Business Today

Princess of Plastic

The Tupperware India chief has nurtured several women entrepreneurs.
twitter-logoTaslima Khan | Print Edition: Sep 15, 2013
Asha Gupta, Managing Director, Tupperware India
Asha Gupta, Managing Director, Tupperware India Photo: Aditya Kapoor/

She probably has one of the most challenging jobs in India Inc: convincing Indian women to ditch stainless steel and use plastic containers instead. But Tupperware India Managing Director Asha Gupta clearly understands the mind of her customer. Which is why she was top boss of the Indian unit of the US company known for food storage containers at just 33, barely seven years after she joined. "Often I was the youngest MD at CEO forums," says Gupta. "A business like Tupperware, which required building a strong direct selling model led by women, required a lot of EQ … The softer side of me grew very, very fast."

Gupta has used her business savvy and understanding of the mind of the Indian woman to make Tupperware India into one of the global company's fastest growing markets. It ranked among the top five countries in terms of size of business in the last year calendar years. But it hasn't been an easy ride since the first Tupperware party in India in 1997. The company didn't make money until 2006, mostly because of the reluctance of Indian women to abandon stainless steel. "Time and resources were limited and I had to take strategic calls and people decisions," says Gupta, who has a master's in marketing management. "A well-heeled direct selling model was the only bet to drive sales."

It is a disappearing ceiling. We have ample examples of women who have broken it.
Ironically, the economic slowdown in 2008/09 helped lift Tupperware India's financial fortunes. As more middle class families needed dual incomes, an increasing number of women became Tupperware distributors and earned up to $6,000 a year. Today, India has about115 Tupperware distributors across the country, women from different social backgrounds who have achieved some degree of financial independence - without stepping out of their homes. "The task at hand was to pick and train grassroots women on the ABC of direct selling," says Gupta.

The women weren't the only ones making money. Tupperware India has also grown at a rapid clip the past few years, even outstripping the US parent's pace of growth on occasion. The Indian unit logged 38 per cent growth in 2012, much higher than the 6 per cent global growth. "More people are ready to spend Rs 50, 000 to Rs 60,000 on modular kitchens than before. Women want to show off their kitchens," says Gupta, under whom the company has expanded all the way to southern cities such as Chennai and Bangalore.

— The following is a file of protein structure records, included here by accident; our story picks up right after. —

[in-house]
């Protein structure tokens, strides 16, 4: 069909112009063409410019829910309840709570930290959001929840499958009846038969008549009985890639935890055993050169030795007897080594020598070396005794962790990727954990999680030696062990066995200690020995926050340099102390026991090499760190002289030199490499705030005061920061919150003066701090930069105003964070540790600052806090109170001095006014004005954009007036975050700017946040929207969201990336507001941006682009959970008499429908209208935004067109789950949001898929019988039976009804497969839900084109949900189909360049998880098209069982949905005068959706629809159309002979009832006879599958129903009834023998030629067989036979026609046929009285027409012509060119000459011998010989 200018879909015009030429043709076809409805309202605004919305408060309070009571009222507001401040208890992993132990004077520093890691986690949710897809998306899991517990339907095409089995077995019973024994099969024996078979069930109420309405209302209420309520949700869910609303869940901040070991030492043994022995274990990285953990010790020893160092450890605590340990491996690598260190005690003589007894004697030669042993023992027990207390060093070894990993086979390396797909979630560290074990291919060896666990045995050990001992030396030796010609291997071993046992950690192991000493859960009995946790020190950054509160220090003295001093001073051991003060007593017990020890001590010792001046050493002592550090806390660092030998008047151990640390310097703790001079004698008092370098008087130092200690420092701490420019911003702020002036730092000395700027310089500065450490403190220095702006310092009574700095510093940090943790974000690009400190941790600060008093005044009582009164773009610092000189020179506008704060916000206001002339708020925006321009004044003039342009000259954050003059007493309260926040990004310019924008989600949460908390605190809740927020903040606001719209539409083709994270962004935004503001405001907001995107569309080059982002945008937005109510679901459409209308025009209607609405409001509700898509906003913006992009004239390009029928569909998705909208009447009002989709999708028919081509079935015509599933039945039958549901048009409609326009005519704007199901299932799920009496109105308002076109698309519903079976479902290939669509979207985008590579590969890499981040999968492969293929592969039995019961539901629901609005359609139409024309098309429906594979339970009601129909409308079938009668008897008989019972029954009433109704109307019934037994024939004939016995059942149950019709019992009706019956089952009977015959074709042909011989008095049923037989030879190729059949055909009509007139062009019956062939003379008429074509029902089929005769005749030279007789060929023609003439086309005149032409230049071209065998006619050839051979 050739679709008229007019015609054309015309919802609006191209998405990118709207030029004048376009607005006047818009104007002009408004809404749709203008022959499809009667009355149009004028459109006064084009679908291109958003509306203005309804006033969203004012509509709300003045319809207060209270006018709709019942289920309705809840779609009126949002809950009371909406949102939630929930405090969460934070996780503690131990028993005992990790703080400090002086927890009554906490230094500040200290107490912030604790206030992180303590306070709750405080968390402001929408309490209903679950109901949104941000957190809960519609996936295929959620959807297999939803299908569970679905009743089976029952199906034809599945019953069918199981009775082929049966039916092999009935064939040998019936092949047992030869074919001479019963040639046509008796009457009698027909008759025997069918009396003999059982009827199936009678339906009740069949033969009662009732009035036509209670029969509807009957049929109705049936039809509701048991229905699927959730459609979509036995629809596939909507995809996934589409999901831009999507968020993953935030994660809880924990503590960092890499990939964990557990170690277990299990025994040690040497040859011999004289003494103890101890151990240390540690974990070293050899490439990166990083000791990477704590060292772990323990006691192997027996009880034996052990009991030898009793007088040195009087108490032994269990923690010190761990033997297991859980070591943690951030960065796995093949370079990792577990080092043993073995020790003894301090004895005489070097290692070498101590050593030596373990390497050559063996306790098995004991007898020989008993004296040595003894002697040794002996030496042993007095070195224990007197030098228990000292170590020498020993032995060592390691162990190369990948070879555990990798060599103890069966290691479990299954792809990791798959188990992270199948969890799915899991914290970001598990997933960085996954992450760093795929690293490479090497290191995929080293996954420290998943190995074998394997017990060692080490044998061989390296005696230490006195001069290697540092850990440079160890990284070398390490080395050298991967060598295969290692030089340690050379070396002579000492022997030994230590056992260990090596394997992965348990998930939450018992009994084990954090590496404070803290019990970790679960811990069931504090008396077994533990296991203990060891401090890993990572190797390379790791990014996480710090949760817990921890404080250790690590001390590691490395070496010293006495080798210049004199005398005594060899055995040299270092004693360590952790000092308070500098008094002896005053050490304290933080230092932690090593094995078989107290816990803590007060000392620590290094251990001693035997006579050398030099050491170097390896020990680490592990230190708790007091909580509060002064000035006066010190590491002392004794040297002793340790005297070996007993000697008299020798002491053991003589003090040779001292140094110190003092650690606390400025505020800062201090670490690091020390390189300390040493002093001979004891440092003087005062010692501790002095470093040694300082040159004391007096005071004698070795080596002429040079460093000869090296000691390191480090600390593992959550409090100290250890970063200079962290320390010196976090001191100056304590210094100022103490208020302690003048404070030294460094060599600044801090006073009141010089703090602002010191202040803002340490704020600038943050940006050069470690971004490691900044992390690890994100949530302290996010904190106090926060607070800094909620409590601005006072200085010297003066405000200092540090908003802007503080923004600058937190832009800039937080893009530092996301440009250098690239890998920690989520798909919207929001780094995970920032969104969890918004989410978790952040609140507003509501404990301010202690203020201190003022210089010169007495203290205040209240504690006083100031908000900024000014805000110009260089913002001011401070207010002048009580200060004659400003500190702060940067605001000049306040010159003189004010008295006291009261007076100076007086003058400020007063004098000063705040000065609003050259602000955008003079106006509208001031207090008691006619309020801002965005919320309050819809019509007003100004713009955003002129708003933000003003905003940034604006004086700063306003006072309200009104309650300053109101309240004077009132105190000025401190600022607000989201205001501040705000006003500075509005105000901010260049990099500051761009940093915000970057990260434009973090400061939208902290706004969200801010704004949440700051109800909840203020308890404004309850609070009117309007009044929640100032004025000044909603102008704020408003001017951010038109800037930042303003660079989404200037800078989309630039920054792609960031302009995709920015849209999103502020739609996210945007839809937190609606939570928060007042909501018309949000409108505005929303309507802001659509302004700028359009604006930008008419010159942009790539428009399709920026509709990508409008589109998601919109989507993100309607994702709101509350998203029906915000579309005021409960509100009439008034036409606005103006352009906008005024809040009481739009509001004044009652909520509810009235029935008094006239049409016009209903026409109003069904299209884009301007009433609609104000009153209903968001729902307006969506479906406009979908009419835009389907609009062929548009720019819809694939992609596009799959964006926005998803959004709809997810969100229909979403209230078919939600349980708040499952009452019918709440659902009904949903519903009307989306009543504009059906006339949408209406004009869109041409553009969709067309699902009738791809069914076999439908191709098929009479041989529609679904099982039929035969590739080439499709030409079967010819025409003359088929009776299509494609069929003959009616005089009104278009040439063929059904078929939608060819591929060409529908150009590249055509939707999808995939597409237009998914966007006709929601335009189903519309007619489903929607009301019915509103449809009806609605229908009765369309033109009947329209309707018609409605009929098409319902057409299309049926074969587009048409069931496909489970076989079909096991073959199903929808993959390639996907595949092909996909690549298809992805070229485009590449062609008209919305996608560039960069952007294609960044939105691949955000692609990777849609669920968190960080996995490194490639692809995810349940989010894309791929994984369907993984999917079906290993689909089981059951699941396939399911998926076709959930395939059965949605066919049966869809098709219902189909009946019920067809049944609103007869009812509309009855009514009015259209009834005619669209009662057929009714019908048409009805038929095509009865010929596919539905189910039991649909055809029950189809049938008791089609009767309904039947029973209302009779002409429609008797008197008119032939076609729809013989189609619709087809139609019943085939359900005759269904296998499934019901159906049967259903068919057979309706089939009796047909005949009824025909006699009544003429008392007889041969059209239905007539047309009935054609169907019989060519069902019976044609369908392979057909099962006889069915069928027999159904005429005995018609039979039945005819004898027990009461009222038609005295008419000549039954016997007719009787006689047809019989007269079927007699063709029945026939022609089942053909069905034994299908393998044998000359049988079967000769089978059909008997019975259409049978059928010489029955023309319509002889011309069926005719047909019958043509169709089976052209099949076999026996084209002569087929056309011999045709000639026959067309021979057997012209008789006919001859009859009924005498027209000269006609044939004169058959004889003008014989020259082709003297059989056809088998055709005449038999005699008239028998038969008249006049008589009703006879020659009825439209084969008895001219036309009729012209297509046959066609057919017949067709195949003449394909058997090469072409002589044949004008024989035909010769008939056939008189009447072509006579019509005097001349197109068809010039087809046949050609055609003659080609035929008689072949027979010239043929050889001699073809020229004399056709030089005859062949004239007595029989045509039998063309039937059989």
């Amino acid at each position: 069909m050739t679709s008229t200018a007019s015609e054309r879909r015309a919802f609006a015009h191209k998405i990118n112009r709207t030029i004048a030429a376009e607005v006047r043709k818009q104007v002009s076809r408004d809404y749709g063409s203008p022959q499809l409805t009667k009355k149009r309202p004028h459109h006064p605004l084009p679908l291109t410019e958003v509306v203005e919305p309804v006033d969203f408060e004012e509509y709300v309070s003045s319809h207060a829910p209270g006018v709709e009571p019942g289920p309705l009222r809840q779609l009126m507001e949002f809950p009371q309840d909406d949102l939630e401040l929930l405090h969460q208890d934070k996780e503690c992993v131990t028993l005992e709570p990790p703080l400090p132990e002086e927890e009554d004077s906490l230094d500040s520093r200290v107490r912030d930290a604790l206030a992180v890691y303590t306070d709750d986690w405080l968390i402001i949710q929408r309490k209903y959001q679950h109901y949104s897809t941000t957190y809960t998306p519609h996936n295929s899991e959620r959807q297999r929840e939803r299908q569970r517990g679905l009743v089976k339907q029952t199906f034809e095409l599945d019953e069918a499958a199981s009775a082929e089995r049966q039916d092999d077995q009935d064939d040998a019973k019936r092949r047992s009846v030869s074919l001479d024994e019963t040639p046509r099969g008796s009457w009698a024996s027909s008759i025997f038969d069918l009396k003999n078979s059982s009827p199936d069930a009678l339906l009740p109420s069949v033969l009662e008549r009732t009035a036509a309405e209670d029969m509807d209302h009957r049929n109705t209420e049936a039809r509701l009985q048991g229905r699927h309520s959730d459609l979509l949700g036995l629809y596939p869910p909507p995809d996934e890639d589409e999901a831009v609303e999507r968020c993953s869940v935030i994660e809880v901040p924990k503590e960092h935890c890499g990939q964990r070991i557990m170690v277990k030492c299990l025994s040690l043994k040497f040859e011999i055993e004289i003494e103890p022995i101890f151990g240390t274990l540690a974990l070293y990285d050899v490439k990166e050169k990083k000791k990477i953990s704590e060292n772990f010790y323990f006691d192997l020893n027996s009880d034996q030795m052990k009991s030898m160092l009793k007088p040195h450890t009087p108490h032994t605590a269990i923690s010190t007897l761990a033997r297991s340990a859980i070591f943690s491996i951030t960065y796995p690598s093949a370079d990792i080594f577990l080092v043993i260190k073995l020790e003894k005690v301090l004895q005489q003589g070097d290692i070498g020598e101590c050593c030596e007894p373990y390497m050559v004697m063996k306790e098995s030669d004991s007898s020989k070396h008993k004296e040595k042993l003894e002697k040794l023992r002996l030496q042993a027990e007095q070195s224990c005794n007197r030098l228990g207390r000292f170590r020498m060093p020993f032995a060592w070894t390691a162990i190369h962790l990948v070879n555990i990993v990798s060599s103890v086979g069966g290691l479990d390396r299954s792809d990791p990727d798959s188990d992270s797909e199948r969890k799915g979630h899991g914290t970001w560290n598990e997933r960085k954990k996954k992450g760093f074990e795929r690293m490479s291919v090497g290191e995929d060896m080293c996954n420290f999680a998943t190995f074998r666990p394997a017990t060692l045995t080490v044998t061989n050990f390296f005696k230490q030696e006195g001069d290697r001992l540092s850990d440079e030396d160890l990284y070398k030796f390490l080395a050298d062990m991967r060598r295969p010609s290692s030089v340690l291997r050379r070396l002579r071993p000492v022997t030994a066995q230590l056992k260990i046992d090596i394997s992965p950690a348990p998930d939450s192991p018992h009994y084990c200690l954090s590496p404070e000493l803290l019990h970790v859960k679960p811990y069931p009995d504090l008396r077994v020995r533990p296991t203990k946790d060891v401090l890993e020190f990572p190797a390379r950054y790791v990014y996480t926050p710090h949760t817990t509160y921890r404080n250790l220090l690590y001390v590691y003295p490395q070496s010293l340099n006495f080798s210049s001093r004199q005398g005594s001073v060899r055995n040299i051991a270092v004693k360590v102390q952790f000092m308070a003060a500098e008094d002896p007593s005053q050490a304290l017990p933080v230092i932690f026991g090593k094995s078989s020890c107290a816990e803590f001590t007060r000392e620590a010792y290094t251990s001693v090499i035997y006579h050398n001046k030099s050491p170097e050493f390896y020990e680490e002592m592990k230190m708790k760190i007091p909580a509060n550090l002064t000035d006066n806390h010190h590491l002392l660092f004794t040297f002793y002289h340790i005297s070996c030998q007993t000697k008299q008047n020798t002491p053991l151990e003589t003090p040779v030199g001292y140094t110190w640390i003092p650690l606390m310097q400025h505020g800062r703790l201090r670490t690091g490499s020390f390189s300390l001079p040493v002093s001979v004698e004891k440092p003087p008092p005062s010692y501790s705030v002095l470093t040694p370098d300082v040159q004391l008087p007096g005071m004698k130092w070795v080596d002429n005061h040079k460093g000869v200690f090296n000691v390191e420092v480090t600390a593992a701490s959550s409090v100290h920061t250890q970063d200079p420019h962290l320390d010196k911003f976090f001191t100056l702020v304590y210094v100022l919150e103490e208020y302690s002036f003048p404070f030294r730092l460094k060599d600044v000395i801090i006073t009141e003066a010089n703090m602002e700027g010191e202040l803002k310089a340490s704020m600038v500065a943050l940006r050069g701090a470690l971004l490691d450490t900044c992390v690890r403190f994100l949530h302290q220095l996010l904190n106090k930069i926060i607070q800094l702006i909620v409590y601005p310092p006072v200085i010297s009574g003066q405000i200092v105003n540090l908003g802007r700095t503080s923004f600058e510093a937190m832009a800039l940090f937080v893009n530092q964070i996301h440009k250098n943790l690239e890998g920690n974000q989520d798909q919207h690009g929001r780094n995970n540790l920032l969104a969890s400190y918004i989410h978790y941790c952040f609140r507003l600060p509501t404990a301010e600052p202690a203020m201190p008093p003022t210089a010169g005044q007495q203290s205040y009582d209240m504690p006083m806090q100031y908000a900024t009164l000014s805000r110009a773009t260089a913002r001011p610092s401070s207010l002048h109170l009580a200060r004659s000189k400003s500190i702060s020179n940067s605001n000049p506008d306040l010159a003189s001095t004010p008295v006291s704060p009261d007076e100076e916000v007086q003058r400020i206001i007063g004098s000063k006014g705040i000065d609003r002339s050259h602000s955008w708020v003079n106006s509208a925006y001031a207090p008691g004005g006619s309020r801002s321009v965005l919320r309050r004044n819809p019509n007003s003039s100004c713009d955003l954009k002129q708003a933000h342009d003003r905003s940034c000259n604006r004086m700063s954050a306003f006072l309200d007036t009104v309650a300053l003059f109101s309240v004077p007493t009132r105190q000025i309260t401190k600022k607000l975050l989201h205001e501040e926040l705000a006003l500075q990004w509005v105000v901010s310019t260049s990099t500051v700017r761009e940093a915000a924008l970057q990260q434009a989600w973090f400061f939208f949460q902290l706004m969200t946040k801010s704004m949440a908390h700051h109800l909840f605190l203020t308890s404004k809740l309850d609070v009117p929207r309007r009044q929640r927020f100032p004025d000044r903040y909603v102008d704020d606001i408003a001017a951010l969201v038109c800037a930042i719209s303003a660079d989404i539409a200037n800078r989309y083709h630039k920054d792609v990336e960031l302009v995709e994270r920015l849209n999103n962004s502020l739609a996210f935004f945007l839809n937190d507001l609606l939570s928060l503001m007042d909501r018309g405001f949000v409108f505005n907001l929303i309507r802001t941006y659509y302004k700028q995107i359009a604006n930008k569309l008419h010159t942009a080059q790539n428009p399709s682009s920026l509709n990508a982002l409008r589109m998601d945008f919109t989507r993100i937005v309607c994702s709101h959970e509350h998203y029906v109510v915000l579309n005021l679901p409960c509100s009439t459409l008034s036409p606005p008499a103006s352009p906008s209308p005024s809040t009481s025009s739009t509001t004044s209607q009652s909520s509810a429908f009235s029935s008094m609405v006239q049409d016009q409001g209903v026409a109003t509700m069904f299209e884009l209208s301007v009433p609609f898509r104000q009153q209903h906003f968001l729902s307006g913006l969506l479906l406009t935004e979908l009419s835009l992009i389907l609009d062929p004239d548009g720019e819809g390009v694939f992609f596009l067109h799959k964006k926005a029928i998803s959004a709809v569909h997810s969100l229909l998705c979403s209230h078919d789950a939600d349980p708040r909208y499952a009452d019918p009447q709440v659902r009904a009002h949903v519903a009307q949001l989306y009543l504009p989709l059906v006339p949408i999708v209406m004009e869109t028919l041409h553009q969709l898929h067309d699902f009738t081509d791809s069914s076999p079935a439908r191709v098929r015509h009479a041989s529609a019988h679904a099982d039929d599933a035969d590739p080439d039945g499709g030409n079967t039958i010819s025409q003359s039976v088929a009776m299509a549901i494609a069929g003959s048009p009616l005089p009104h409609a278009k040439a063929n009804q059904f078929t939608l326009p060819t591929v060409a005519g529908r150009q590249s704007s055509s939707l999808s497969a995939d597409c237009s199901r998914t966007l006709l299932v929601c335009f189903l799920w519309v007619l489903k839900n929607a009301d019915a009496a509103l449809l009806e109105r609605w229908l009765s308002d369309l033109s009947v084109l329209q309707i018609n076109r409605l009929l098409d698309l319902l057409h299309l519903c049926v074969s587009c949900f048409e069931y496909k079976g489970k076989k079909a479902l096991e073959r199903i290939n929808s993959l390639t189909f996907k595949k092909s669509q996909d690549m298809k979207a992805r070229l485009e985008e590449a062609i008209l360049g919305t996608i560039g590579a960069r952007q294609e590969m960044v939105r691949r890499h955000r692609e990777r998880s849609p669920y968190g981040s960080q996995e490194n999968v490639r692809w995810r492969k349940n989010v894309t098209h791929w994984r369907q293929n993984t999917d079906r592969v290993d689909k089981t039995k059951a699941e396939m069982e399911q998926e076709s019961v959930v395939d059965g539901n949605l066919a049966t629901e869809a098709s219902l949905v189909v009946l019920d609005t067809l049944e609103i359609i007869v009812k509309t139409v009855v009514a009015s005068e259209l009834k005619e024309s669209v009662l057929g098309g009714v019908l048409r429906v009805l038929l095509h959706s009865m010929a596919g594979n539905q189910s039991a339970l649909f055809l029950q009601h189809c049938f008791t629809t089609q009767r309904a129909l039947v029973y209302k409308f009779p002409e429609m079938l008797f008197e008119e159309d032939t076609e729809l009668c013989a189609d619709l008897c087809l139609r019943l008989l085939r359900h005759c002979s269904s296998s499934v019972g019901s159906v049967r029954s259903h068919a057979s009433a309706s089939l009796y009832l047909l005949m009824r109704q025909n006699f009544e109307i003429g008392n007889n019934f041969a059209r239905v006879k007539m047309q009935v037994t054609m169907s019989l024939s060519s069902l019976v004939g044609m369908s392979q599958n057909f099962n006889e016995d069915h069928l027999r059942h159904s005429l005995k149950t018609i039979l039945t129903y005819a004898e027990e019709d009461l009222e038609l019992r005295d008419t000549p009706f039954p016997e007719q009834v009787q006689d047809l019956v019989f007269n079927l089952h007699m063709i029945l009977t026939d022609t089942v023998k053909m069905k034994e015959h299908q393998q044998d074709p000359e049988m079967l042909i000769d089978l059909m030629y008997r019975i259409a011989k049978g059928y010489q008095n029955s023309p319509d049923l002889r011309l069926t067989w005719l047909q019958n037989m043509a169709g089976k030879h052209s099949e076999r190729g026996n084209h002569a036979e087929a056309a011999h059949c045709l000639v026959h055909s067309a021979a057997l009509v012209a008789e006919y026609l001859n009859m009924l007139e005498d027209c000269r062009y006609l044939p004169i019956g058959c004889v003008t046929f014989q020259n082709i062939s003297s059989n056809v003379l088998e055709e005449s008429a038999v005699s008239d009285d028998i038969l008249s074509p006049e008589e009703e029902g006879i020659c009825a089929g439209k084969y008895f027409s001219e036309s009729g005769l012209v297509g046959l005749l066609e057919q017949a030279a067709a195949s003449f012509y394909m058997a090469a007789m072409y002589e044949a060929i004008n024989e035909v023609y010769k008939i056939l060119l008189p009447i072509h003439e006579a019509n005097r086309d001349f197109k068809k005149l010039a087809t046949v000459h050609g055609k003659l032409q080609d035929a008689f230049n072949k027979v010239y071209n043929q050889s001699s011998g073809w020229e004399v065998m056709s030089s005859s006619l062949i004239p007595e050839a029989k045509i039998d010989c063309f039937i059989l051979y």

But Gupta measures her success with the number of people she has build and not just conventional financial indicators. With over 114 women distributors, fuelling entrepreneurship has been at the heart of Tupperware's strategy under Gupta's leadership. "Entrepreneurship needs to be developed because our society doesn't teach women to become entrepreneurs," says Hina Shah, Director of Ahmedabad-based International Centre for Entrepreneurship and Career Development. Shah is the leading face of 'She Can, You Can', Tupperware India's television campaign which encourages entrepreneurship among women by sharing the success stories of other women. 'She Can, You Can' is also the title of Gupta's book, a compilation of 12 stories of woman entrepreneurs who pulled themselves out difficult emotional and economic situations by becoming Tupperware distributors. 

Her all-women sales have plenty of role models. Chhavi Rajawat, an MBA graduate who went back to head her ancestral village as sarpanch, and Saloni Malhotra, who set up India's first knowledge process outsourcing company Desicrew Solutions, were leading faces of the campaign in 2012. Gupta believes these women reflect her grassroots style of leadership. And that's what gets her adrenaline going. "Work is a calling - something that makes me wake up each day with great anticipation and go to bed every night with a sense of fulfillment," she says.

Has being a woman ever been a disadvantage in doing business? No, says Gupta. If anything, it has worked to her advantage. "The glass ceiling is disappearing. There are living examples of women who know how to equip themselves and move to the C-Suite or top tier," she says. And there are thousands of Tupperware distributors in India who can vouch for that.

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